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By the mid-eighteenth century, Britain had suffered centuries of continual deforestation, wood having served as the principal source of fuel for heating and industry. Timber increasingly had to be imported from the Baltic. This was a mercantilist “drain upon this nation”, and was even a threat to Britain’s independent existence. Of the utmost importance were Britain’s warships, its “wooden walls”. Building a typical 74-gun warship required massive amounts of timber − some 3,000 thousand trees − so the worst-case scenario for the Royal Navy was that if the main fleet were destroyed, an enemy blockading the coast and stopping Baltic timber from arriving might leave Britain totally incapacitated, unable to repair its fleet or construct a new one.

The problem was that trees had to compete for land with food crops, which were more immediately useful and profitable to farmers. Sowing and raising trees was by comparison an extremely long-term investment that only the wealthiest landowners could afford to undertake. And even then, no single individual could reasonably expect to live long enough to reap the profits. Oaks were not suitable for ship-building until they had been growing for at least 80 to 120 years. Many of the trees that were already being grown were being prematurely pruned or cut, or otherwise stripped of their branches for firewood by wood-stealers.

One proposed solution was that the required long-term investments might be made by local authorities − especially parishes − which as corporate bodies outlived any single individual. By encouraging the parishes to plant forests, the profits from the timber and other by-products like acorns and chestnuts for feeding livestock might also be used to support the poor. By tying the profits to the local community and the poorest among them, the idea was that wood-stealing would become socially unacceptable. The added benefit to landowners would be to replace the poor rates − the tax levied in each parish to support the local poor.  In essence, the proposed scheme was an eighteenth-century cross between Universal Basic Income and a localised sovereign wealth fund.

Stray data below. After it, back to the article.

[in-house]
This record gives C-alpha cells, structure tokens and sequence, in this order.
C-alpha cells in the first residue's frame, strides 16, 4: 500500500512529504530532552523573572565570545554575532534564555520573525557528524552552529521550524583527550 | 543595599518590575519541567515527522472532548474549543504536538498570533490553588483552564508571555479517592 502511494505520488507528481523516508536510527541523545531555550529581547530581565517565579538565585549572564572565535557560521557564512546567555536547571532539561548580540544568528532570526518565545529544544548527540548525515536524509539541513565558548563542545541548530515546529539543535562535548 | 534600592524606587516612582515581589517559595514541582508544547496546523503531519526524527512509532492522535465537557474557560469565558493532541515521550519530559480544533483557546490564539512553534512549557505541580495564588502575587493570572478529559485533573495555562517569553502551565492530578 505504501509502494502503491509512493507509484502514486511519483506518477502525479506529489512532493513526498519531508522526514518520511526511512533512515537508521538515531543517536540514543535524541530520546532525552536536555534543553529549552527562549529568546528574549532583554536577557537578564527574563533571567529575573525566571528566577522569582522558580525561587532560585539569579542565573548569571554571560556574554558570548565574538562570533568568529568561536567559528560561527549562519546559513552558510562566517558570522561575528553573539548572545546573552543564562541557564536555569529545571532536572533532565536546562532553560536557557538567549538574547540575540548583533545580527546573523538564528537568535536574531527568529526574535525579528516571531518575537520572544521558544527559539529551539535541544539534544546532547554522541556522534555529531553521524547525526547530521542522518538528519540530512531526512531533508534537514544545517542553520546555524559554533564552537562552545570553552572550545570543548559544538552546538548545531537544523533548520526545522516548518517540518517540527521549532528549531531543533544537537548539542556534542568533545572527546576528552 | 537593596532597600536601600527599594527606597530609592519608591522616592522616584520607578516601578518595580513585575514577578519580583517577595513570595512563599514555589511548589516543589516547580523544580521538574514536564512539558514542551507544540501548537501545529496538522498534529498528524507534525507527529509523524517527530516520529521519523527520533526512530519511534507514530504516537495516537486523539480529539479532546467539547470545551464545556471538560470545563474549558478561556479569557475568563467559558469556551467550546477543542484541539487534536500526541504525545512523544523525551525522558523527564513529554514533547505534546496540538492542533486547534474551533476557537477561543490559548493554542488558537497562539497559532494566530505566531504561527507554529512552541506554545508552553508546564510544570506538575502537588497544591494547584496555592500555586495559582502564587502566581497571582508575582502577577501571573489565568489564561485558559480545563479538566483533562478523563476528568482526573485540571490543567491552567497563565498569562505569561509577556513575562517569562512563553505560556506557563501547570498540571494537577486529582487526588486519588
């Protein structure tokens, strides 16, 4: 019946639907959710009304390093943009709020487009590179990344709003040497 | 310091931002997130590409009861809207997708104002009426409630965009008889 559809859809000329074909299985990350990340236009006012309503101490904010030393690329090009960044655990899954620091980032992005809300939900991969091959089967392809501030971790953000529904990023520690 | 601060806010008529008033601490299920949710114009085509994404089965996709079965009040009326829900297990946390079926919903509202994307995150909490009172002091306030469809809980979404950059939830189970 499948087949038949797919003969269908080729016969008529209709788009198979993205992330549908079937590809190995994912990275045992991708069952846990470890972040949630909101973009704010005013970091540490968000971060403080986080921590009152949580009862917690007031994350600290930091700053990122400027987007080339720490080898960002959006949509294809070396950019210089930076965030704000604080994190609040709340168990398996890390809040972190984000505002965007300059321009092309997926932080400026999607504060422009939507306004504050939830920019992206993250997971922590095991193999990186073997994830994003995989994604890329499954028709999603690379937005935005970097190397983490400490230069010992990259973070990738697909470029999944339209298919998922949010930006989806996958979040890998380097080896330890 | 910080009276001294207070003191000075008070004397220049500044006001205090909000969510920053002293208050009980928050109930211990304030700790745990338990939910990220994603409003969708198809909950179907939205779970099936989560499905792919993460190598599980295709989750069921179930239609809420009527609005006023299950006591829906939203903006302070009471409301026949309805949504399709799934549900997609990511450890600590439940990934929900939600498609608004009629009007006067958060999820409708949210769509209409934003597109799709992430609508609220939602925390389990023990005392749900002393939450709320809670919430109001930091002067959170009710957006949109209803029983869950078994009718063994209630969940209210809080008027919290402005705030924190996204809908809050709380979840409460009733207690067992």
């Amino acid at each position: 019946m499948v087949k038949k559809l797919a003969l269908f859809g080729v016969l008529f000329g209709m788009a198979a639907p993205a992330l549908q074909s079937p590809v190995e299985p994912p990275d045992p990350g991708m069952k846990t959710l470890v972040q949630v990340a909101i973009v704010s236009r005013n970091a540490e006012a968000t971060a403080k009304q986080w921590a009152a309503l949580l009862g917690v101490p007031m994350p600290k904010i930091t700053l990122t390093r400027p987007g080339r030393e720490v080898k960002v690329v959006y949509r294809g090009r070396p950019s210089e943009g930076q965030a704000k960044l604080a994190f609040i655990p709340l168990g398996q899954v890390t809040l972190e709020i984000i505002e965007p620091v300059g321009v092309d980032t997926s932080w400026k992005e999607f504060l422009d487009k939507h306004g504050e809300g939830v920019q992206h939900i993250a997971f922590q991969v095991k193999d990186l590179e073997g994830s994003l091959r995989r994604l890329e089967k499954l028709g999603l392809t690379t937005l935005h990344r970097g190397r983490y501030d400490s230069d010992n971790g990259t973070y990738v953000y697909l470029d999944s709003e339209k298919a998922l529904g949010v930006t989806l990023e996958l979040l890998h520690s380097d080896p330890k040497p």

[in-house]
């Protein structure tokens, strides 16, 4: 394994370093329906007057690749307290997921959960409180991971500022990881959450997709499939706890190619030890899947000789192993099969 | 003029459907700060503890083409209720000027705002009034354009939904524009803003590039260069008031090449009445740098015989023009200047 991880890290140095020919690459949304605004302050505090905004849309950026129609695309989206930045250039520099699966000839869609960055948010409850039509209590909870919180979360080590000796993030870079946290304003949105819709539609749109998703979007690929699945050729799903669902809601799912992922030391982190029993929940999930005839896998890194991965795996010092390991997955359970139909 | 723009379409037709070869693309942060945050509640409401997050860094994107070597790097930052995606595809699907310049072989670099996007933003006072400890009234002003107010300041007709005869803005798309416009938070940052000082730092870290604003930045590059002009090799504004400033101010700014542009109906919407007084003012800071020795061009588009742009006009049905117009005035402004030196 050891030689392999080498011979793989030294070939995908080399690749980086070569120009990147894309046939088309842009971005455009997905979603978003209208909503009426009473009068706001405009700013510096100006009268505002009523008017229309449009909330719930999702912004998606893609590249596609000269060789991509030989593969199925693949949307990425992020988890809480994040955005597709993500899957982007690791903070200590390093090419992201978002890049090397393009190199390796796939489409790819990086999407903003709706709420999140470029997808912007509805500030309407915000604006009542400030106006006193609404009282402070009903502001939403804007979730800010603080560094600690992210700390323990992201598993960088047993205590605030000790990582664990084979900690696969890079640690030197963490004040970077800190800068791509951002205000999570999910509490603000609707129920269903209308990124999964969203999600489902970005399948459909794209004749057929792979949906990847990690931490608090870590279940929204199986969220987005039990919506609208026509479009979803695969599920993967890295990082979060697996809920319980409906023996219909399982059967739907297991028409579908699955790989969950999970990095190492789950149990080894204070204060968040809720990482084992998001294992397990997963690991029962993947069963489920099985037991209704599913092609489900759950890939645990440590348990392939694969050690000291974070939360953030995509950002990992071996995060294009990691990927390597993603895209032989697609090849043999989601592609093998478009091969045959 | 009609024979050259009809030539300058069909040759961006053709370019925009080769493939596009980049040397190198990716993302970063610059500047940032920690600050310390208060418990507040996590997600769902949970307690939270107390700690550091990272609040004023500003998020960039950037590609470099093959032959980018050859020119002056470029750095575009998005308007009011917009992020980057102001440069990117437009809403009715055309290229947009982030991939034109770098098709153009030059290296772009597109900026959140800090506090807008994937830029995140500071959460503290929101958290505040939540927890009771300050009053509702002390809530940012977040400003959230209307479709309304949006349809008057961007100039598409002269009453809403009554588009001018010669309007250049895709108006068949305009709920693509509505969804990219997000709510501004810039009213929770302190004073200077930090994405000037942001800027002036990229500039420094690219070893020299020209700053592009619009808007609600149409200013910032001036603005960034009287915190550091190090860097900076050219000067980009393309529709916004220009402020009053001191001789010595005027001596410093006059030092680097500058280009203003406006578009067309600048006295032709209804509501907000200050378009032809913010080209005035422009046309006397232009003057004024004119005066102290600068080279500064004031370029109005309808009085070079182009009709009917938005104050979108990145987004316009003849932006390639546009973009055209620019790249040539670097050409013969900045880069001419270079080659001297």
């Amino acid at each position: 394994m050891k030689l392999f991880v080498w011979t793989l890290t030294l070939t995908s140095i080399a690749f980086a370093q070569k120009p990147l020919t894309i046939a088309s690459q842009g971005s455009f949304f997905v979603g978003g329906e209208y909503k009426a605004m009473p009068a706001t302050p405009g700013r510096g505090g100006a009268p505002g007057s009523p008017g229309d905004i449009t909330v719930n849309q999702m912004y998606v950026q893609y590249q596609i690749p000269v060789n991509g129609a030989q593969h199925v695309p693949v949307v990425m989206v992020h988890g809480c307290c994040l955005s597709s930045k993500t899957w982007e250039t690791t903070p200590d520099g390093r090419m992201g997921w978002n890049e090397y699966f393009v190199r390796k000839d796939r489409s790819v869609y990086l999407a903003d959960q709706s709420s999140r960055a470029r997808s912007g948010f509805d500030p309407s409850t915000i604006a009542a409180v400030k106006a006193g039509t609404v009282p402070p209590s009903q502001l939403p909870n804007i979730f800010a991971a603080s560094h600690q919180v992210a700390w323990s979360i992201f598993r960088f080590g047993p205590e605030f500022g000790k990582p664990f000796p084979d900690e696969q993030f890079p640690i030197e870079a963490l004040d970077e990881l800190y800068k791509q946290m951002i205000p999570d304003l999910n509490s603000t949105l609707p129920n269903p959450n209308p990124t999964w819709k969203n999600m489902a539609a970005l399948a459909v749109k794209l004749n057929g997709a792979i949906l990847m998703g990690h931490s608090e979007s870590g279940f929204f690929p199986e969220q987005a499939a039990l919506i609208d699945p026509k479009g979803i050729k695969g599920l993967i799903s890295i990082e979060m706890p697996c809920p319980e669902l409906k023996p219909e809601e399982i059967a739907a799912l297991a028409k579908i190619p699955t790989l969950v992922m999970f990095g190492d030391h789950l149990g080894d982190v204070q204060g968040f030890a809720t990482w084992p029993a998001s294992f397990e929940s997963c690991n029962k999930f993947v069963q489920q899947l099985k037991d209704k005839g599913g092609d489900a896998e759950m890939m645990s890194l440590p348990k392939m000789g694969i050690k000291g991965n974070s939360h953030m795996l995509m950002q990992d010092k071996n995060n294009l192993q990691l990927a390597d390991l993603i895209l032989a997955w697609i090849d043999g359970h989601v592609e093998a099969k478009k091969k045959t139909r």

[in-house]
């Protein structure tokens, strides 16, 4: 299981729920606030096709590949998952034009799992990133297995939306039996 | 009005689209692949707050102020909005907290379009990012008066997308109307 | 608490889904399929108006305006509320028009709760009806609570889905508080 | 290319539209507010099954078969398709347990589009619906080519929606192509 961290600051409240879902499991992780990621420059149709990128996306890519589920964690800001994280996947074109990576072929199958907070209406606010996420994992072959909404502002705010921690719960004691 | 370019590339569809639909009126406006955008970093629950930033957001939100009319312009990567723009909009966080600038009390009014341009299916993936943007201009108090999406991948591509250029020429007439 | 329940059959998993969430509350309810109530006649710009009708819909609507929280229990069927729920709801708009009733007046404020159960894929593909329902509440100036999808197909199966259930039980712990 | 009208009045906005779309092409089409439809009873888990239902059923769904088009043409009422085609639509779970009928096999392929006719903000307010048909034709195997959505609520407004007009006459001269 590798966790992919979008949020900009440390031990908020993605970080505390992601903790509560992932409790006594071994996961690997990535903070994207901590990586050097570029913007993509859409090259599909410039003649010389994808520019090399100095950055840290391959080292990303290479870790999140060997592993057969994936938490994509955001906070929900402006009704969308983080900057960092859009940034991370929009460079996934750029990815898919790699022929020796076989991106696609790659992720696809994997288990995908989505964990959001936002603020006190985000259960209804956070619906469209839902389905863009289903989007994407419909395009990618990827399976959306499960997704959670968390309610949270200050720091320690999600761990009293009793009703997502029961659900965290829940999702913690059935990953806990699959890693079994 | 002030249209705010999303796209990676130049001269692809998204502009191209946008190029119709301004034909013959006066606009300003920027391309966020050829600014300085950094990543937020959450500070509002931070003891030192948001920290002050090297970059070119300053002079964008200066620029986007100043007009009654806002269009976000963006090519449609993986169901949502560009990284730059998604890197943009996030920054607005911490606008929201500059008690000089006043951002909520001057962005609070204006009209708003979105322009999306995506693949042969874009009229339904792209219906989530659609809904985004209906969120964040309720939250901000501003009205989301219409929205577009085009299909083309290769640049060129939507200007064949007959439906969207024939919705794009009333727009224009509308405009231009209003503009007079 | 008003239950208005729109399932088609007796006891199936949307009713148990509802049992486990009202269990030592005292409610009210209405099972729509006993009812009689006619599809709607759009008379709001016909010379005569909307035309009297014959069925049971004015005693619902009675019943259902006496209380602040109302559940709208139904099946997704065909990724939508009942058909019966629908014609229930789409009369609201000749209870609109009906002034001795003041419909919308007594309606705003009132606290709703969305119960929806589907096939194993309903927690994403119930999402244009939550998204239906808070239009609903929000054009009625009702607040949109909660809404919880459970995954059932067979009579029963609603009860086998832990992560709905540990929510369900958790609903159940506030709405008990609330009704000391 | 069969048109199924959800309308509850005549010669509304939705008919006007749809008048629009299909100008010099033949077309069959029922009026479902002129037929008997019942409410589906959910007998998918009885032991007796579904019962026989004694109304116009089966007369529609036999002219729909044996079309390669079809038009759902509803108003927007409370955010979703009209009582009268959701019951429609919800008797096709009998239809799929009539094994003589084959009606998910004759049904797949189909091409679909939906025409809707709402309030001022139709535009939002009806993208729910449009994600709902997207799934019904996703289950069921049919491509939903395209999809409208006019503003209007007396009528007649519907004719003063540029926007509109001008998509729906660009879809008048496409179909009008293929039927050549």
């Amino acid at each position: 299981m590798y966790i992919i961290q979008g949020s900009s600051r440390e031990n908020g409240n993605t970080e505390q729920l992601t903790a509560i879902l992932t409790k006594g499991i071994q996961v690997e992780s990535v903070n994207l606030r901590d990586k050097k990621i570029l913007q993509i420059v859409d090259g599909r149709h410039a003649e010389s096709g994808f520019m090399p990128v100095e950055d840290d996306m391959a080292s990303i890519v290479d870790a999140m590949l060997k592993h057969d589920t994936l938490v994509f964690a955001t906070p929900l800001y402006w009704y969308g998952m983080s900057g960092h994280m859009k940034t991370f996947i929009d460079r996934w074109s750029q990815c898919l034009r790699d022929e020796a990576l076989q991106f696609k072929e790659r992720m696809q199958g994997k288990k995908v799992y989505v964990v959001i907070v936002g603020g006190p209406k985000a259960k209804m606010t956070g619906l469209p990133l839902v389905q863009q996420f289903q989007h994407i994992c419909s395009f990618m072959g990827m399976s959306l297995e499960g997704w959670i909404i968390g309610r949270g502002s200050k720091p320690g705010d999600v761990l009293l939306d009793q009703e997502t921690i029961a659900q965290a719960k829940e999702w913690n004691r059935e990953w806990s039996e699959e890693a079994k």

In the end, however, the Society decided that they would have the greatest impact if they targeted the nobility and gentry. The landowners were considered the principal culprits for allowing deforestation: more and more of them idly lived off their fortunes in London rather than at their country manors. They were thought to have deprived their lands of proper management and allowed their stewards and tenants, more interested in short-term profit, to prevail.

The Society’s solution was to offer medals for planting and raising the most trees in a given year. It could not hope to incentivise the wealthiest of the wealthy with the usual cash sums, so the medals on offer were to be honorary. The Society had to appeal to the nobility’s image of themselves as sacred custodians of the land, stressing the project’s patriotic aims and the selflessness of investing for the sole benefit of posterity. At the same time, the competition for each year’s honorary medals channelled baser motives, tapping into people’s desire to excel their peers. Members of the minor gentry in particular had the chance to socially elevate themselves: winning the year’s medal gave them something to boast in common with even the grandest dukes and duchesses.

The strategy seems to have worked. The Society awarded its first gold medal in 1758 for sowing acorns for raising oaks to the Duke of Beaufort, and over the following decades its medals were claimed by various other dukes, duchesses, earls, viscounts, marquesses, bishops, and members of parliament, not to mention many more untitled members of the minor gentry. Aristocrats and their neighbours engaged in a “very laudable emulation”, each vying to out-do one another in the extent and quality of their plantations. Over the following decades the medal winners altogether planted at least 60 million trees - a figure that fails to take into account the countless others who entered the annual competition and lost, as well as the broader and intended effect of making tree-planting more broadly fashionable (the usual figure you'll hear is 50 million trees, but it was last counted about a century ago − I've recounted it with the added benefit of using Excel). Deforestation in Britain continued until the First World War, though it might have been more rapid had planting forests not become so fashionable.


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